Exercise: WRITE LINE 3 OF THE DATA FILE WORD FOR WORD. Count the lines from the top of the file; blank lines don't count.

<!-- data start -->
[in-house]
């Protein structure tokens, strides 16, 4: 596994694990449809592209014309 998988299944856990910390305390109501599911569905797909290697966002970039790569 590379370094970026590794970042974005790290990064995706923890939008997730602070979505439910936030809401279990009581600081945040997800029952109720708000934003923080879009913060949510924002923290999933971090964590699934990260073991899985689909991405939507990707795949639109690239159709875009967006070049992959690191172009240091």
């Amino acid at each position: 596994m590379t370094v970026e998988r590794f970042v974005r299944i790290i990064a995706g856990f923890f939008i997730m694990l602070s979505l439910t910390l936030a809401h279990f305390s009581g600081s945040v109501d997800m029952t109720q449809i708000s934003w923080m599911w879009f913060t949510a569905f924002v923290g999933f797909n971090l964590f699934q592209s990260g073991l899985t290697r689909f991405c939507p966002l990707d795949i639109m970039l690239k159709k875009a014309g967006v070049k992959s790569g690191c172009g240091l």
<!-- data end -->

């Amino acid at each position: 596994m590379t370094v970026e998988r590794f970042v974005r299944i790290i990064a995706g856990f923890f939008i997730m694990l602070s979505l439910t910390l936030a809401h279990f305390s009581g600081s945040v109501d997800m029952t109720q449809i708000s934003w923080m599911w879009f913060t949510a569905f924002v923290g999933f797909n971090l964590f699934q592209s990260g073991l899985t290697r689909f991405c939507p966002l990707d795949i639109m970039l690239k159709k875009a014309g967006v070049k992959s790569g690191c172009g240091l």